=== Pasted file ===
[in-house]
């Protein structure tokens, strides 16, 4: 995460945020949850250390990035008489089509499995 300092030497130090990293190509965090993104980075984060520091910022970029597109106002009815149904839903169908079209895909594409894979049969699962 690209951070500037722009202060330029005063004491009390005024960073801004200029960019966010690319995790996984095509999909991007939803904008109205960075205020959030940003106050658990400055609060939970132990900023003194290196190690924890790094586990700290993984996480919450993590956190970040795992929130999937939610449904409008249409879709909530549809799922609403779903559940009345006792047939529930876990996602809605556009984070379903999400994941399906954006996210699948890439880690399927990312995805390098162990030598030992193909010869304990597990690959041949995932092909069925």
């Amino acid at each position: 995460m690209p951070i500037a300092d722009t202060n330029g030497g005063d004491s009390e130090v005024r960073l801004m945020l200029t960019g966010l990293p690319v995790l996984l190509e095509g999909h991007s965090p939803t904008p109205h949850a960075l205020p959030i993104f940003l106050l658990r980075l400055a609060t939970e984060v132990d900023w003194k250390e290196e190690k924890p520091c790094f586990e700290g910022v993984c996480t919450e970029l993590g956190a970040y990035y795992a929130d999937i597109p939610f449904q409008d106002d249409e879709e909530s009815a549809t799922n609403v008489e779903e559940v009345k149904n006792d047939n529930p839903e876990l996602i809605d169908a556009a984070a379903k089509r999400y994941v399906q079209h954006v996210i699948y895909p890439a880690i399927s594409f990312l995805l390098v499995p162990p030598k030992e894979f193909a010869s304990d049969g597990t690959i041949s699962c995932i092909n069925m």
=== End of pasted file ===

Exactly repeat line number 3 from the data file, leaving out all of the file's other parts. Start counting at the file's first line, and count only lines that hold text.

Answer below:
């Amino acid at each position: 995460m690209p951070i500037a300092d722009t202060n330029g030497g005063d004491s009390e130090v005024r960073l801004m945020l200029t960019g966010l990293p690319v995790l996984l190509e095509g999909h991007s965090p939803t904008p109205h949850a960075l205020p959030i993104f940003l106050l658990r980075l400055a609060t939970e984060v132990d900023w003194k250390e290196e190690k924890p520091c790094f586990e700290g910022v993984c996480t919450e970029l993590g956190a970040y990035y795992a929130d999937i597109p939610f449904q409008d106002d249409e879709e909530s009815a549809t799922n609403v008489e779903e559940v009345k149904n006792d047939n529930p839903e876990l996602i809605d169908a556009a984070a379903k089509r999400y994941v399906q079209h954006v996210i699948y895909p890439a880690i399927s594409f990312l995805l390098v499995p162990p030598k030992e894979f193909a010869s304990d049969g597990t690959i041949s699962c995932i092909n069925m």